|ENGL 367: Gender Studies & Literature (FEMINIST APPROACHES TO SCIENCE FICTION )||Gillis-Bridges||T & TH 1:30-3:20
As Veronica Hollinger observes, "feminist theory contests the hegemonic representations of a patriarchal culture that does not recognize its ‘others.' Like other critical discourses, it works to create a critical distance between observer and observed, to defamiliarize certain taken-for-granted aspects of ordinary human reality, ‘denaturalizing’ situations of historical inequity and/or oppression that otherwise may appear inevitable to us, if indeed we notice them at all. The concept of defamiliarization–of making strange–has also, of course, long been associated with [science fiction]" (The Cambridge Companion to Science Fiction 129). This course examines the relationship between science fiction literature and feminist theories of gender, race, sexuality, and class. We will consider feminist critiques of imagined futures that reify contemporary inequities. However, science fiction works that denaturalize--and thus encourage us to critically analyze--social systems of power and notions of identity constitute our main focus.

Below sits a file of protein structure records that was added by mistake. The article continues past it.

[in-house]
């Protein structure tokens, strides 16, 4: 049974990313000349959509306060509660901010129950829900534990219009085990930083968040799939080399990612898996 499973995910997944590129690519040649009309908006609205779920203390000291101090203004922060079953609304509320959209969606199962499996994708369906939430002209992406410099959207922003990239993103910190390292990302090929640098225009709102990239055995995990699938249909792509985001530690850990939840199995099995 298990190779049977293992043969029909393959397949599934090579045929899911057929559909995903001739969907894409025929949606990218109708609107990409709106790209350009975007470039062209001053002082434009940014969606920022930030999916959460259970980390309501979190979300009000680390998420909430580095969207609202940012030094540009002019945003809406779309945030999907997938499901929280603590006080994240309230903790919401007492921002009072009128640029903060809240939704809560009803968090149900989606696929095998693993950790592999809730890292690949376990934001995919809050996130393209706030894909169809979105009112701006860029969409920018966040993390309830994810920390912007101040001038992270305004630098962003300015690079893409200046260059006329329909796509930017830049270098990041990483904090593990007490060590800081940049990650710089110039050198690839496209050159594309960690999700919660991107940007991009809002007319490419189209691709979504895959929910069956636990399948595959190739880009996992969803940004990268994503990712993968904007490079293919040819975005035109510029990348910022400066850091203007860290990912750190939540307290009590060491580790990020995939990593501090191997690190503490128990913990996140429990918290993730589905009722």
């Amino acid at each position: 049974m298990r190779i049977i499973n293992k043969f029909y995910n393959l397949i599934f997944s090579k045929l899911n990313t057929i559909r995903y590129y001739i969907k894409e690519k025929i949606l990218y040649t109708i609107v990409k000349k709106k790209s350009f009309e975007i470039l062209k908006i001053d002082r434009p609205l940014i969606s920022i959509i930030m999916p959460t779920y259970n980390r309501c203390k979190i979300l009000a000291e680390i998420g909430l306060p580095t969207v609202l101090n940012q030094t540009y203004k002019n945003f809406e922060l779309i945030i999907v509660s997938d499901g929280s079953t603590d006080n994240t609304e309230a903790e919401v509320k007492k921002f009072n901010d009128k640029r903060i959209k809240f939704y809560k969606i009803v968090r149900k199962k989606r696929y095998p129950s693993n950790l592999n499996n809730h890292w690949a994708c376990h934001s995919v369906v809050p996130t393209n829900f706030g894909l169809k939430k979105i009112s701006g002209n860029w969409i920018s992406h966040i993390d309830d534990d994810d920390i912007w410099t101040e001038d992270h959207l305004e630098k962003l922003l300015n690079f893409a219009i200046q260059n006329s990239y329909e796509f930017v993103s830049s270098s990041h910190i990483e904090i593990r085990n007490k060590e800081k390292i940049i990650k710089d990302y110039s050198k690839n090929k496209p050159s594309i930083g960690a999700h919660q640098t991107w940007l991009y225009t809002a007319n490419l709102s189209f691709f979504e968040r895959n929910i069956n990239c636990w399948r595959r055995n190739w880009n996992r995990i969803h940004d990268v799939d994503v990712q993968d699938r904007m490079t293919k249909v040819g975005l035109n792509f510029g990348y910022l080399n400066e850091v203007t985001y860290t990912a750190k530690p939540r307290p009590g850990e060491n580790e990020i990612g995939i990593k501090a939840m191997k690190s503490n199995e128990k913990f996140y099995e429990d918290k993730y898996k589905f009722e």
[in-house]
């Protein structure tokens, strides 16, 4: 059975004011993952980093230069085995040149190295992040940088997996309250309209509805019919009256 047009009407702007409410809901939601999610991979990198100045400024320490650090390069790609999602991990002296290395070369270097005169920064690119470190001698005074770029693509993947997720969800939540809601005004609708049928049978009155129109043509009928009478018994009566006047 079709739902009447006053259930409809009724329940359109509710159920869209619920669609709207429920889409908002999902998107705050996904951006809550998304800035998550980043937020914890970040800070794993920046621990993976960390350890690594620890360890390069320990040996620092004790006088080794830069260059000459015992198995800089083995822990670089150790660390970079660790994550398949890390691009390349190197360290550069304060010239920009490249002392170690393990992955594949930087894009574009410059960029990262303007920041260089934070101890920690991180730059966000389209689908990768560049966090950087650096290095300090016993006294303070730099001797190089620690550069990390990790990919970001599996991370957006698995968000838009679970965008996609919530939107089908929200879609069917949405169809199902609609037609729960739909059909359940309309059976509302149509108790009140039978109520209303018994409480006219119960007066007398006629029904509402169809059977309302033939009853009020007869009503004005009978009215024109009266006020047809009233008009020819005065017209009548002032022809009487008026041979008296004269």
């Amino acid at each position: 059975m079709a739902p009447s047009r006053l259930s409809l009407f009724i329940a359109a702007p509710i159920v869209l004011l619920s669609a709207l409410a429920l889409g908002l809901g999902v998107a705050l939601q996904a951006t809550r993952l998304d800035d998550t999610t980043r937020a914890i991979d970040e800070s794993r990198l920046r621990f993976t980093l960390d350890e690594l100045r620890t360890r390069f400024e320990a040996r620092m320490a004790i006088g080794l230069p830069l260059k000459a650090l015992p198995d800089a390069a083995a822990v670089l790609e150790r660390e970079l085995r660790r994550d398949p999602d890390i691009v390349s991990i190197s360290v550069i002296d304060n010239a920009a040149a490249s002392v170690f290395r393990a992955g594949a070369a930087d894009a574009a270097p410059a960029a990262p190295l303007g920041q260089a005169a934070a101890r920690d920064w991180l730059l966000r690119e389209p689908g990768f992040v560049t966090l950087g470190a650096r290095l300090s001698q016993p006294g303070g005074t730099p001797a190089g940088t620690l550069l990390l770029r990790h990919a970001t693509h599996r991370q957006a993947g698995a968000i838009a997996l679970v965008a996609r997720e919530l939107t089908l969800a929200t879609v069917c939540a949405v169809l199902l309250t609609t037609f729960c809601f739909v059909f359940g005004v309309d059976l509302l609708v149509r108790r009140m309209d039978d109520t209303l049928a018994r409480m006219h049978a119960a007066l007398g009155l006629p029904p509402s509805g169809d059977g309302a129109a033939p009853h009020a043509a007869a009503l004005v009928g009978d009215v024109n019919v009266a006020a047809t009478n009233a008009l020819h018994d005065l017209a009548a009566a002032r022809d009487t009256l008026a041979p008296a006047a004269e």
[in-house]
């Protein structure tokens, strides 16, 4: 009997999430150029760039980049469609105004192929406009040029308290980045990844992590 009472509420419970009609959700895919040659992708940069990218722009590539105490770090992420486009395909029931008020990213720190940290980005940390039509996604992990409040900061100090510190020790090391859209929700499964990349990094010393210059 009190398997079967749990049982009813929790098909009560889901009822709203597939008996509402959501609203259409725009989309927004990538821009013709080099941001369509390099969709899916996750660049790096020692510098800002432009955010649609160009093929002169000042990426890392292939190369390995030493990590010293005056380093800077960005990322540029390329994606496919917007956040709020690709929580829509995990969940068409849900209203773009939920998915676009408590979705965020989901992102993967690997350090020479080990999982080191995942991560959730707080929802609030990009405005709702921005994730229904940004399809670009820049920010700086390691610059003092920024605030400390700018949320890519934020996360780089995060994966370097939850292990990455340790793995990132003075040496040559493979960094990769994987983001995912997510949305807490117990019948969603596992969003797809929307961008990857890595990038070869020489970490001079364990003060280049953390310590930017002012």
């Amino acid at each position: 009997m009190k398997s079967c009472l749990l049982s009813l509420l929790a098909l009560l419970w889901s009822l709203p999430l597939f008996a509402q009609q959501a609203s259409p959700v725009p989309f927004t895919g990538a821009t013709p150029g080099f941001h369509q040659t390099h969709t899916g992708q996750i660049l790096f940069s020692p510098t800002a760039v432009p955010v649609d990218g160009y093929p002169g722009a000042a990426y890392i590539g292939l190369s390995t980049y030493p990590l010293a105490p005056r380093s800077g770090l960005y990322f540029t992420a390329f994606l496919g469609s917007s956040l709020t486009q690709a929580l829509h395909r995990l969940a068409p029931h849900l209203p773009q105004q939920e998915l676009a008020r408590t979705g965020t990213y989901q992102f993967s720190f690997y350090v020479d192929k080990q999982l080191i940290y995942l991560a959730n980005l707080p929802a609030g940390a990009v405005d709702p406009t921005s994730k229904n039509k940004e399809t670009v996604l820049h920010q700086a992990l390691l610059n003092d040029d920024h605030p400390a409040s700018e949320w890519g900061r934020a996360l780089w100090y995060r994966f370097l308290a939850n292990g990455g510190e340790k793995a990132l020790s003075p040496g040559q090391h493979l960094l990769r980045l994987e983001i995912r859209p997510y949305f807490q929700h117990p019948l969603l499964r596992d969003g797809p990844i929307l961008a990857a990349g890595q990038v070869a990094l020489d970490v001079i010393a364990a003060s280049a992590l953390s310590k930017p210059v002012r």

English 367 satisfies the university's VLPA and DIV requirements.
Goals and Methodology
Students in the course work toward several goals:
*Analyzing the language, structure and themes of fictional texts, *Explicating the relationship between feminist science fiction and feminist theory, *Identifying the historical, cultural, and industrial contexts informing and informed by selected works of science fiction, and *Developing as critical thinkers who can formulate substantive arguments and explore those arguments with evidence.
Course activities promote active learning, with most class sessions incorporating a mix of mini-lectures, discussion, and group work. The course design—which includes frequent non-graded and graded writing—reflects the importance of writing as a means of learning. My role is to provide the tools and resources you will need to advance your own thinking. I will pose questions, design activities to help you think through these questions, and respond to your ideas. Your role is to do the hard work—the close reading, discussion, and writing. You will analyze texts, present your interpretations via class discussion and written assignments, and critically respond to others’ readings.